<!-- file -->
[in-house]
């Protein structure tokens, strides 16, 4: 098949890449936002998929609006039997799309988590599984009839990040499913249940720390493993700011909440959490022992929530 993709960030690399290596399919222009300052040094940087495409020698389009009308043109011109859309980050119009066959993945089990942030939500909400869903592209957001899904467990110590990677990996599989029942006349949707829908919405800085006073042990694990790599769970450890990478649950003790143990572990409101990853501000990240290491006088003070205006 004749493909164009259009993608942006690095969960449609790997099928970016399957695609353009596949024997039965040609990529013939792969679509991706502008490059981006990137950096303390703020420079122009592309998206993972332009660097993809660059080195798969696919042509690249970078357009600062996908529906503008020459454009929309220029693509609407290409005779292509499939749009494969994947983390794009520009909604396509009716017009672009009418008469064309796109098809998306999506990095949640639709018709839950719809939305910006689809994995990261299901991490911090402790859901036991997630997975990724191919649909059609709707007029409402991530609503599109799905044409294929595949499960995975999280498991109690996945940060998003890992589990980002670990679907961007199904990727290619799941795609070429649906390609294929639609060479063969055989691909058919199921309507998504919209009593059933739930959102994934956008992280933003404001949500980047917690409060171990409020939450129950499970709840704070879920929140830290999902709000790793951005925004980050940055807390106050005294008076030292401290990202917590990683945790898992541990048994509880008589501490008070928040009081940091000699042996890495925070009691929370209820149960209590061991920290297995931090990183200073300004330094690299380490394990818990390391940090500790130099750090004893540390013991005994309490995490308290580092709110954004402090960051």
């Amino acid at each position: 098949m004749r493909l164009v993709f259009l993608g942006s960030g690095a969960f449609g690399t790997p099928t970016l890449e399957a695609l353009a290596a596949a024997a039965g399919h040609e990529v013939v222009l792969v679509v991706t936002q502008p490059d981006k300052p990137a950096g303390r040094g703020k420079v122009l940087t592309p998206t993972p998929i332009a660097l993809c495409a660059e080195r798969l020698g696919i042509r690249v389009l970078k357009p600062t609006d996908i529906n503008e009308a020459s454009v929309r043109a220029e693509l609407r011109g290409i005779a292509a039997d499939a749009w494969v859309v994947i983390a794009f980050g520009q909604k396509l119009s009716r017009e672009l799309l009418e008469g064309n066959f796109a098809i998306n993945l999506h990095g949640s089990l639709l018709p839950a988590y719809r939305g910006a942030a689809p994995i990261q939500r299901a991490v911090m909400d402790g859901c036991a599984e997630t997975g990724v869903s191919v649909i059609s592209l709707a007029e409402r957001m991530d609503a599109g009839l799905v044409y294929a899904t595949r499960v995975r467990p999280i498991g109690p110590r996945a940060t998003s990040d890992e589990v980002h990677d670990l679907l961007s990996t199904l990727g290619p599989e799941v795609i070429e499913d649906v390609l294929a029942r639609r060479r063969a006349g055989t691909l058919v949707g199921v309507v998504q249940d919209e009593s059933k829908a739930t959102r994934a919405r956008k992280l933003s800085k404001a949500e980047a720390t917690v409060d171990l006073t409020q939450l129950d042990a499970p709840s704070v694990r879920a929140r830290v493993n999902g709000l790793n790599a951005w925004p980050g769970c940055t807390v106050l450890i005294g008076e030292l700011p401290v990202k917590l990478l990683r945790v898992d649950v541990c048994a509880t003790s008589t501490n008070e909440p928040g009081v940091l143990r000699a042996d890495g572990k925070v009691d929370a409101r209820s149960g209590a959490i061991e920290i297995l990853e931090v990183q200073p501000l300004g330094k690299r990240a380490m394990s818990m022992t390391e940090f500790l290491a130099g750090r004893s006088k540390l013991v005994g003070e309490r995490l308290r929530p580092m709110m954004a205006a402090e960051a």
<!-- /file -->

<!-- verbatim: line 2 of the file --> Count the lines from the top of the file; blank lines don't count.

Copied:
């Protein structure tokens, strides 16, 4: 098949890449936002998929609006039997799309988590599984009839990040499913249940720390493993700011909440959490022992929530 993709960030690399290596399919222009300052040094940087495409020698389009009308043109011109859309980050119009066959993945089990942030939500909400869903592209957001899904467990110590990677990996599989029942006349949707829908919405800085006073042990694990790599769970450890990478649950003790143990572990409101990853501000990240290491006088003070205006 004749493909164009259009993608942006690095969960449609790997099928970016399957695609353009596949024997039965040609990529013939792969679509991706502008490059981006990137950096303390703020420079122009592309998206993972332009660097993809660059080195798969696919042509690249970078357009600062996908529906503008020459454009929309220029693509609407290409005779292509499939749009494969994947983390794009520009909604396509009716017009672009009418008469064309796109098809998306999506990095949640639709018709839950719809939305910006689809994995990261299901991490911090402790859901036991997630997975990724191919649909059609709707007029409402991530609503599109799905044409294929595949499960995975999280498991109690996945940060998003890992589990980002670990679907961007199904990727290619799941795609070429649906390609294929639609060479063969055989691909058919199921309507998504919209009593059933739930959102994934956008992280933003404001949500980047917690409060171990409020939450129950499970709840704070879920929140830290999902709000790793951005925004980050940055807390106050005294008076030292401290990202917590990683945790898992541990048994509880008589501490008070928040009081940091000699042996890495925070009691929370209820149960209590061991920290297995931090990183200073300004330094690299380490394990818990390391940090500790130099750090004893540390013991005994309490995490308290580092709110954004402090960051």